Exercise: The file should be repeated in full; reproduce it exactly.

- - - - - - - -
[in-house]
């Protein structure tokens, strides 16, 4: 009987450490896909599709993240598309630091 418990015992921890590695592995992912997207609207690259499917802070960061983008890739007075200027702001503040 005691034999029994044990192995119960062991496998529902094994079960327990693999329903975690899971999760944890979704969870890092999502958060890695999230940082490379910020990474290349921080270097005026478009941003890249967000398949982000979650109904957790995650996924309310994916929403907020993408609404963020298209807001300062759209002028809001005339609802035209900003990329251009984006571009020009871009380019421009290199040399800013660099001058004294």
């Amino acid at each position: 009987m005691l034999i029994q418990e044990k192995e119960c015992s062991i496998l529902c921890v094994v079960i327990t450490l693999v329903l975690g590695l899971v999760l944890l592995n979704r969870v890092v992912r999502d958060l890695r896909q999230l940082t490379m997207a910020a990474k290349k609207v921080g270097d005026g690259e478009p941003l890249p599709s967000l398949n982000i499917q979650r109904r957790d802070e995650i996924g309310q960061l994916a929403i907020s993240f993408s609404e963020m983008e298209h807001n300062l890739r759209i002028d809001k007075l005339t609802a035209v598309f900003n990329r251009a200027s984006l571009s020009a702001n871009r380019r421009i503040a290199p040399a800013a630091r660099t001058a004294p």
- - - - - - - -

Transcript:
[in-house]
């Protein structure tokens, strides 16, 4: 009987450490896909599709993240598309630091 418990015992921890590695592995992912997207609207690259499917802070960061983008890739007075200027702001503040 005691034999029994044990192995119960062991496998529902094994079960327990693999329903975690899971999760944890979704969870890092999502958060890695999230940082490379910020990474290349921080270097005026478009941003890249967000398949982000979650109904957790995650996924309310994916929403907020993408609404963020298209807001300062759209002028809001005339609802035209900003990329251009984006571009020009871009380019421009290199040399800013660099001058004294």
């Amino acid at each position: 009987m005691l034999i029994q418990e044990k192995e119960c015992s062991i496998l529902c921890v094994v079960i327990t450490l693999v329903l975690g590695l899971v999760l944890l592995n979704r969870v890092v992912r999502d958060l890695r896909q999230l940082t490379m997207a910020a990474k290349k609207v921080g270097d005026g690259e478009p941003l890249p599709s967000l398949n982000i499917q979650r109904r957790d802070e995650i996924g309310q960061l994916a929403i907020s993240f993408s609404e963020m983008e298209h807001n300062l890739r759209i002028d809001k007075l005339t609802a035209v598309f900003n990329r251009a200027s984006l571009s020009a702001n871009r380019r421009i503040a290199p040399a800013a630091r660099t001058a004294p």